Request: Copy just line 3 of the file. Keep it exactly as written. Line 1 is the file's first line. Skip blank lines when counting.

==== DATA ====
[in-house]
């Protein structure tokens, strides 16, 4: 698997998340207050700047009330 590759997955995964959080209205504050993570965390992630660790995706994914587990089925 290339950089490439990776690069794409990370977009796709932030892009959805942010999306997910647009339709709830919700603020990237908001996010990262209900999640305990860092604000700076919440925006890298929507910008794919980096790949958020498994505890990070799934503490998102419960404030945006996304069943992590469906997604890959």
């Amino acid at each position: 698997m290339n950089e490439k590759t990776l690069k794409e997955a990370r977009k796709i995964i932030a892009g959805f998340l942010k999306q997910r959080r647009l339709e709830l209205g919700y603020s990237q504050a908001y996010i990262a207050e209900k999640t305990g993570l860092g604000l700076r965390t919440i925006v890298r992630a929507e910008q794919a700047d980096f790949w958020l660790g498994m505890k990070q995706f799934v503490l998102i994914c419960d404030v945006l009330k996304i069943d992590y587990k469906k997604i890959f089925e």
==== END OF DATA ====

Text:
């Amino acid at each position: 698997m290339n950089e490439k590759t990776l690069k794409e997955a990370r977009k796709i995964i932030a892009g959805f998340l942010k999306q997910r959080r647009l339709e709830l209205g919700y603020s990237q504050a908001y996010i990262a207050e209900k999640t305990g993570l860092g604000l700076r965390t919440i925006v890298r992630a929507e910008q794919a700047d980096f790949w958020l660790g498994m505890k990070q995706f799934v503490l998102i994914c419960d404030v945006l009330k996304i069943d992590y587990k469906k997604i890959f089925e």